ALBUM REVIEW: Cult Of Luna – A Dawn To Fear

Release Date: September 20th 2019
Label: Metal Blade Records
Website: www.cultofluna.com
Facebook: www.facebook.com/cultoflunamusic
Twitter: www.twitter.com/cultofluna_off

Rating:

Swedish post-metal favourites Cult Of Luna are back with their eighth album, ‘A Dawn To Fear’.

Their confidence should be sky-high after 2016’s collaboration album with Julie Christmas, ‘Mariner’, was largely critically acclaimed. Some may argue the bar might be higher than it’s ever been as a result, but ‘A Dawn To Fear’ may sit amongst their best work.

Opener, ‘The Silent Man’, has a driving beat that you may expect from a post-punk band, but it quickly builds into a thick wall of sound. Johannes Persson has one of the most commanding shouts in metal, and this is utilised to lift the song greatly, but, throughout the album, we’re reminded why their stature is so high in the post-metal world. A multitude of soundscapes greet us, and the heavier side of things never disappoint. On this song in particular, there’s a real cinematic feel, both in the lighter and the heavier sections.

The album is an intoxicating experience that sucks you in all the way through, with a multitude of soundscapes bought to the fore. ‘Lay Your Head To Rest’ is further proof, with simple but effective riffs that are carried with tonnes of conviction.

However, the title-track might be the highlight, on which an icy, bleak atmosphere is created, again with a simple riff halfway through the song. With minimalist techniques employed, it’s easy for albums like this to fade into the background, but there’s absolutely no chance of this happening here. And the heavier sections are somehow even more impactful, too. There are few bands better at the slow build-up of tension then release. With ‘Nightwalkers’, the low-end is still devastatingly strong, even with the thick, multi-layered wall of sound happening on top of it.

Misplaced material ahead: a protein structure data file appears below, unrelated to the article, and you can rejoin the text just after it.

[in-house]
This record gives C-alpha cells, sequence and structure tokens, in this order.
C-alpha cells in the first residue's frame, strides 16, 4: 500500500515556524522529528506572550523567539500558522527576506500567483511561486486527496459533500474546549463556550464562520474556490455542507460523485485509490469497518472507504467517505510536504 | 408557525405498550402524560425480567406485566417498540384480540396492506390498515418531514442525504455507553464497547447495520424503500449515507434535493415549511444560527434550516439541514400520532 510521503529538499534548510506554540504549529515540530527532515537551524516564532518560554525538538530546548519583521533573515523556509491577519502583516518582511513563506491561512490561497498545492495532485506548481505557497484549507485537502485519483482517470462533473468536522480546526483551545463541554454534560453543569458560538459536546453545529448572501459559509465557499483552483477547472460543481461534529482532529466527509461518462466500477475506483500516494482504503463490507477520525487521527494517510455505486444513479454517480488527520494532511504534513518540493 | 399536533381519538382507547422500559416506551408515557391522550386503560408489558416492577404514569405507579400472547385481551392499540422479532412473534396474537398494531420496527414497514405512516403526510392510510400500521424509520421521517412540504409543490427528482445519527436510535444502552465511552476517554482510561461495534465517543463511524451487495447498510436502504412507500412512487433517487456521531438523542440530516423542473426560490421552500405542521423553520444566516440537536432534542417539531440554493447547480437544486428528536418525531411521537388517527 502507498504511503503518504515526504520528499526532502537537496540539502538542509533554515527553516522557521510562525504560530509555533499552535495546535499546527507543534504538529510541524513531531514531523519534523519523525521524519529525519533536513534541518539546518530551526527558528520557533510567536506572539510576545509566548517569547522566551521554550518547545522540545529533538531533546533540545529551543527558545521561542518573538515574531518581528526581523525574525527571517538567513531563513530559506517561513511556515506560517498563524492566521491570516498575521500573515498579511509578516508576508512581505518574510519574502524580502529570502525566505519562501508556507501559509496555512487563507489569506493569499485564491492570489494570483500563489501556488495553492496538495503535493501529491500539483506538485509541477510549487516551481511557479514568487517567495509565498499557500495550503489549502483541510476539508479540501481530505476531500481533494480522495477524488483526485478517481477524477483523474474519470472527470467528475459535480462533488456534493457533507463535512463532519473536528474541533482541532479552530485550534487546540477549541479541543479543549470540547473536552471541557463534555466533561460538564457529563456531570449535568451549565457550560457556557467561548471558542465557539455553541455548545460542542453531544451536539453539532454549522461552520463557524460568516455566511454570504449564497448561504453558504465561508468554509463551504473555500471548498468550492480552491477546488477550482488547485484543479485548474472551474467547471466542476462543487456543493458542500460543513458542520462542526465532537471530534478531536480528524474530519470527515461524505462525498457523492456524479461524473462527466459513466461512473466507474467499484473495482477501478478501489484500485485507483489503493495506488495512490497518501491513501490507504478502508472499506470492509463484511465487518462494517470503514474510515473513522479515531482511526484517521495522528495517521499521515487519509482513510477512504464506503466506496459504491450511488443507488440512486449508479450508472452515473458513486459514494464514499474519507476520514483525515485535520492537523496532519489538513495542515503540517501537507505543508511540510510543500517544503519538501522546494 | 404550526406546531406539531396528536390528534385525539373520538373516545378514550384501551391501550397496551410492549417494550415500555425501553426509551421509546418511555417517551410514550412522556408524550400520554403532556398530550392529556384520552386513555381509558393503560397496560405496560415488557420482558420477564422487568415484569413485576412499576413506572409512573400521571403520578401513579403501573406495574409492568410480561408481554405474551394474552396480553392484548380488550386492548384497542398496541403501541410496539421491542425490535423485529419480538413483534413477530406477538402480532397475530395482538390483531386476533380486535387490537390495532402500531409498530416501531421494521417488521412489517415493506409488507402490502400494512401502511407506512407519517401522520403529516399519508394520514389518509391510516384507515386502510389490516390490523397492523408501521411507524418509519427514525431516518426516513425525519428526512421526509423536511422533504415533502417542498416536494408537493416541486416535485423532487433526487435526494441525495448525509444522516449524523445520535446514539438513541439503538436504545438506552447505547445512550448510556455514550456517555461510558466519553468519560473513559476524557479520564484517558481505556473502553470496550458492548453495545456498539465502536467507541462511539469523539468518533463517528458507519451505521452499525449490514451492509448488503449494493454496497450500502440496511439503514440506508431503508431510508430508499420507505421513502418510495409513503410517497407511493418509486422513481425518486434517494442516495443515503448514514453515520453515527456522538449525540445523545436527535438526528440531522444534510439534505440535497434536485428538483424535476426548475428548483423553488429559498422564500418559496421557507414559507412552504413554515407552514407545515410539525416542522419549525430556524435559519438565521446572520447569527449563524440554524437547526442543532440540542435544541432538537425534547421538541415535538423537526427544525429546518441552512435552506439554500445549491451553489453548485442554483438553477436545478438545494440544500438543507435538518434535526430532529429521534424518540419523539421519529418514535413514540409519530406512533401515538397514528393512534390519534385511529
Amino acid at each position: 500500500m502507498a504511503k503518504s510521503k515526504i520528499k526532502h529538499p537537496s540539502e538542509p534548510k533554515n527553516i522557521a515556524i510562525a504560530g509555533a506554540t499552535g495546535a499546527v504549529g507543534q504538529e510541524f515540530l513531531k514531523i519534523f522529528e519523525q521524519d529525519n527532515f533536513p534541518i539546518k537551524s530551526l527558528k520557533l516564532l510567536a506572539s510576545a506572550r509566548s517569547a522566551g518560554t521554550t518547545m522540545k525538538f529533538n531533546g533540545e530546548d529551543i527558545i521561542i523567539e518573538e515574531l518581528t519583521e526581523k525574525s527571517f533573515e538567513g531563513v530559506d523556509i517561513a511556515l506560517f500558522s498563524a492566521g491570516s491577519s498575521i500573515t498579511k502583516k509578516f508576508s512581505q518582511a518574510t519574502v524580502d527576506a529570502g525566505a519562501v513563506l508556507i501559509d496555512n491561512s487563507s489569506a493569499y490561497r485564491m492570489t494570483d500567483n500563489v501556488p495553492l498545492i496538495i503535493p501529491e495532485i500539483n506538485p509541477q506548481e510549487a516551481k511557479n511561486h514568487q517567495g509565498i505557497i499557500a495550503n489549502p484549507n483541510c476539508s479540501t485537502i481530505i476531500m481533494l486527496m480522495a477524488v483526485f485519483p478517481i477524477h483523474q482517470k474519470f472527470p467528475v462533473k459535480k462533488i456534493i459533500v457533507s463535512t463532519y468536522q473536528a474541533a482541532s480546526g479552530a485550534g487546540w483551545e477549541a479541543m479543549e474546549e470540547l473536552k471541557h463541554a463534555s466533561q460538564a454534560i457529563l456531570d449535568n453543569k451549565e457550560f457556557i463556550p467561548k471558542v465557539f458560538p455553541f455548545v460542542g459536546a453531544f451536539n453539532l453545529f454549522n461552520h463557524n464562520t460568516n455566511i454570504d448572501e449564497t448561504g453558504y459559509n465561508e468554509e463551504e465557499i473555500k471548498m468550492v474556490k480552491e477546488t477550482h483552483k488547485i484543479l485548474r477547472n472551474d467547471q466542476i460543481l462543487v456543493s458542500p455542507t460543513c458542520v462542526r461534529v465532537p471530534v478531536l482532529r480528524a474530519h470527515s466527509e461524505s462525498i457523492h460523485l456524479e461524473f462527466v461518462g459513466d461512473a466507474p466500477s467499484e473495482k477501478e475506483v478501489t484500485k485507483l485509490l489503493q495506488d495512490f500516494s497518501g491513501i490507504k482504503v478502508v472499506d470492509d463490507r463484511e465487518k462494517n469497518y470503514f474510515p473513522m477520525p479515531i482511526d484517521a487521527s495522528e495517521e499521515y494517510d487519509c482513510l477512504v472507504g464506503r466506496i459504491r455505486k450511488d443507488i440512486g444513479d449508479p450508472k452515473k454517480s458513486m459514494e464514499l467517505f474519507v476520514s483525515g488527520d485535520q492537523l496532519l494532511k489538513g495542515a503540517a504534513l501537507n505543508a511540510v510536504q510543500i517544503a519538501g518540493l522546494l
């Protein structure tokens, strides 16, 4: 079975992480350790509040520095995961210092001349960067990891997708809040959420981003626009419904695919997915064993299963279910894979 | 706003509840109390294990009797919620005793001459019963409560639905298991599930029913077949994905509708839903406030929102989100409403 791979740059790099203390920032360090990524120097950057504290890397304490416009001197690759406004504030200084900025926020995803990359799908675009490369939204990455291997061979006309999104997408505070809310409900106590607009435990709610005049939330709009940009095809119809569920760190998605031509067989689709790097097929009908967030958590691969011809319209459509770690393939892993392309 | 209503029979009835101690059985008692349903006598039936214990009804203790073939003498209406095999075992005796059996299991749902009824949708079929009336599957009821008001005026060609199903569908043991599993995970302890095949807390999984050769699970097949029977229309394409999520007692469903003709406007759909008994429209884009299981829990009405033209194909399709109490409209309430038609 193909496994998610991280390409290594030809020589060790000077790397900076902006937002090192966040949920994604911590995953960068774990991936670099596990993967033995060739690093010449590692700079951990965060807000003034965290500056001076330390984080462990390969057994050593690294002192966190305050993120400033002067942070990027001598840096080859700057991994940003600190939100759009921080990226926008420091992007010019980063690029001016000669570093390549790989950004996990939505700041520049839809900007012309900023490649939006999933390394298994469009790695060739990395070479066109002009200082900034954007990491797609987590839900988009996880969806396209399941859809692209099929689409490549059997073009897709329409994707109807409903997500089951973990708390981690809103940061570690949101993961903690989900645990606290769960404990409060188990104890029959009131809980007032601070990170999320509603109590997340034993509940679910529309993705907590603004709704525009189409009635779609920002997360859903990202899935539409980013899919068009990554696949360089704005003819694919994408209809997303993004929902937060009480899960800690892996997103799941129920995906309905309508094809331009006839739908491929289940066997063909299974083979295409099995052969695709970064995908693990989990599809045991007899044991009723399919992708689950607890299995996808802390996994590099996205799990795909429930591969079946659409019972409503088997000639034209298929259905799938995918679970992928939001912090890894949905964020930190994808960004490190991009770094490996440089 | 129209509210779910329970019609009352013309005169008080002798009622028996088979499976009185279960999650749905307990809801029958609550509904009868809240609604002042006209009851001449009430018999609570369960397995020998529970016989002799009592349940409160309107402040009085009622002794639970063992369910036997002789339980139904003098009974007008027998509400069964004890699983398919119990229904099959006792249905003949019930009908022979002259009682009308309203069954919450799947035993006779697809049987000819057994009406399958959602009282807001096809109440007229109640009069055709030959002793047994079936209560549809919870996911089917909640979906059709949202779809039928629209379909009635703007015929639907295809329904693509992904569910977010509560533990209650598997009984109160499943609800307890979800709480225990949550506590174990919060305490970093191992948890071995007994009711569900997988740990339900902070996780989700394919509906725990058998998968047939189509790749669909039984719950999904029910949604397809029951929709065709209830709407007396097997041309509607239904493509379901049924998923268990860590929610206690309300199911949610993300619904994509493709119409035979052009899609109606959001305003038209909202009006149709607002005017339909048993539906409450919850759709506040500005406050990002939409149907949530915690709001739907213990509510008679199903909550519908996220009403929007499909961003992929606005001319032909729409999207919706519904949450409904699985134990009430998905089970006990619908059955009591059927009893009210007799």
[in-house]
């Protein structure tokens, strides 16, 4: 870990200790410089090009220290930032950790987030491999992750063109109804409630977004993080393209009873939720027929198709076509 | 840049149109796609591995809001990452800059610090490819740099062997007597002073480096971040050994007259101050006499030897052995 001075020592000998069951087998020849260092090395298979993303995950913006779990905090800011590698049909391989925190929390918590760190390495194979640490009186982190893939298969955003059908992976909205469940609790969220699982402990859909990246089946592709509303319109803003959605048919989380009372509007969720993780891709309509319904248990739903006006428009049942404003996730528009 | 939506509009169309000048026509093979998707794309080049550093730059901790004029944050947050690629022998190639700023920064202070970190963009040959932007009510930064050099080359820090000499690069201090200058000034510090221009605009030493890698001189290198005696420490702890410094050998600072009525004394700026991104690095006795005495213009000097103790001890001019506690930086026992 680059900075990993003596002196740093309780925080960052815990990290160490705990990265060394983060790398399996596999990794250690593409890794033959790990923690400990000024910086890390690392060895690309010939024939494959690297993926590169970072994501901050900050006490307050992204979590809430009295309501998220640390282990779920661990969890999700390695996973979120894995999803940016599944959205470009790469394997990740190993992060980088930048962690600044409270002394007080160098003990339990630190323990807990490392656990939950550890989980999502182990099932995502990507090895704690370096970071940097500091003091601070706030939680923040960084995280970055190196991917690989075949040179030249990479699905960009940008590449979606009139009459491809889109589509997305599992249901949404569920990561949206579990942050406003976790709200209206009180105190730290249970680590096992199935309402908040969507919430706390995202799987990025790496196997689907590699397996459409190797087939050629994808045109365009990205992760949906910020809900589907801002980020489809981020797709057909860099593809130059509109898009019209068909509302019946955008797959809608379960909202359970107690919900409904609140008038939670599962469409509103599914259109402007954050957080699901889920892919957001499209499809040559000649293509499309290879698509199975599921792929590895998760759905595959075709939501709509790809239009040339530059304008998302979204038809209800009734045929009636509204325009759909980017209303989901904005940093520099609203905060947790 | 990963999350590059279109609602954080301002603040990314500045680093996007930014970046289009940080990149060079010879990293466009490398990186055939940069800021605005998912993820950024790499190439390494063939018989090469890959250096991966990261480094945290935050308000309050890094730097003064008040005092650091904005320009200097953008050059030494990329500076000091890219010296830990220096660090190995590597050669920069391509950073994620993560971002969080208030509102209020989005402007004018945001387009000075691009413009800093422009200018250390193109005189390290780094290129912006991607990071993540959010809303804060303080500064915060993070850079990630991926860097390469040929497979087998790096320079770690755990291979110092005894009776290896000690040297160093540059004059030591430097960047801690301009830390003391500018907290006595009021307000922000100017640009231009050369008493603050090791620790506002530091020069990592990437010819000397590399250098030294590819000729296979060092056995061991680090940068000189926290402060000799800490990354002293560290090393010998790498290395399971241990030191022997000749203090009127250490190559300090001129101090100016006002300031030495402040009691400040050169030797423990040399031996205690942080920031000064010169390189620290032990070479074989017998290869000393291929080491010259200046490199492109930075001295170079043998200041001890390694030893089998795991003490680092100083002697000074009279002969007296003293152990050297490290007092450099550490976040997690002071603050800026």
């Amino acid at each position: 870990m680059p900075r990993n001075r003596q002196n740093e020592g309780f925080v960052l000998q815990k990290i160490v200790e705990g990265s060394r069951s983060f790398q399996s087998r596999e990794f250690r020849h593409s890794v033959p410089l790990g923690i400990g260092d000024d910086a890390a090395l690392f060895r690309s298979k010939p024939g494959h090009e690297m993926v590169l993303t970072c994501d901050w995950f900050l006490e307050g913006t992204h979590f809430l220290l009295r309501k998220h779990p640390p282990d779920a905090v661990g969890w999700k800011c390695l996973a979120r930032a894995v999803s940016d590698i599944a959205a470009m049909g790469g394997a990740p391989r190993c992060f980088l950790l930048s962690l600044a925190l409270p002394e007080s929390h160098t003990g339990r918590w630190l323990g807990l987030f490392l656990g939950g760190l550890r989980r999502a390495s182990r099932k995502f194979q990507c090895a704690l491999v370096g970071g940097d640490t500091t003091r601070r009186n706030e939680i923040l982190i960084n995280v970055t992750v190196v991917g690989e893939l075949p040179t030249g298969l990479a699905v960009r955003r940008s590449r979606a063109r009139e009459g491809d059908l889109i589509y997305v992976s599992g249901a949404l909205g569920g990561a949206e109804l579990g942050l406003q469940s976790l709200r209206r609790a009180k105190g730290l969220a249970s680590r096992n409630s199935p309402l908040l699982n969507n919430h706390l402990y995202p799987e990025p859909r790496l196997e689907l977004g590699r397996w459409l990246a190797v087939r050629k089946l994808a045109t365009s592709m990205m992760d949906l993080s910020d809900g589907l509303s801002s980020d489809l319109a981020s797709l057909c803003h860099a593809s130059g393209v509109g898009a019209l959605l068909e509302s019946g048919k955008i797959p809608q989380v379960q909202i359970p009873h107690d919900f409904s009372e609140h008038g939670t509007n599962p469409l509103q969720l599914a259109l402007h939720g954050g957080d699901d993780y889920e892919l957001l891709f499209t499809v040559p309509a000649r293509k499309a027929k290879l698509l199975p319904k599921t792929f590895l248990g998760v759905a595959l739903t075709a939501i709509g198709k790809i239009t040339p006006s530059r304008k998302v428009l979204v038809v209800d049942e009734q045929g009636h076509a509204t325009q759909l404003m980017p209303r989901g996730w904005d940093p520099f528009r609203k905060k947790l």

With ‘Lights On The Hill’, it’s certainly strong in its tense opening stages, but its impact is undeniable when the dynamics are shifted, and this time it’s immediate rather than gradual, bringing about a whirlwind of emotion. It’s one of the longest songs on the album, but not a second of it feels like it lulls or drags on.

The more mellowed-out ‘We Feel The End’ helps to offer some respite, with Persson‘s clean vocals carrying the song. ‘Inland Rain’ continues to offer a grand climax, which is a common technique, but it’s proof of the record’s power that this method knocks you for six every time, and later on we get a truly epic closer in the form of ‘The Fall’. Kristian Karlsson‘s keyboard sounds are a key factor to this album, but perhaps more importantly there’s a real sense of urgency which dominates the album in all departments.

‘A Dawn To Fear’ is certainly on the long side of things and requires maximum concentration to reap its rewards, but it’s truly special when an album like this can flow by so quickly. Based on this post-metal masterclass, Cult Of Luna‘s hot streak can only be expected to continue in the future.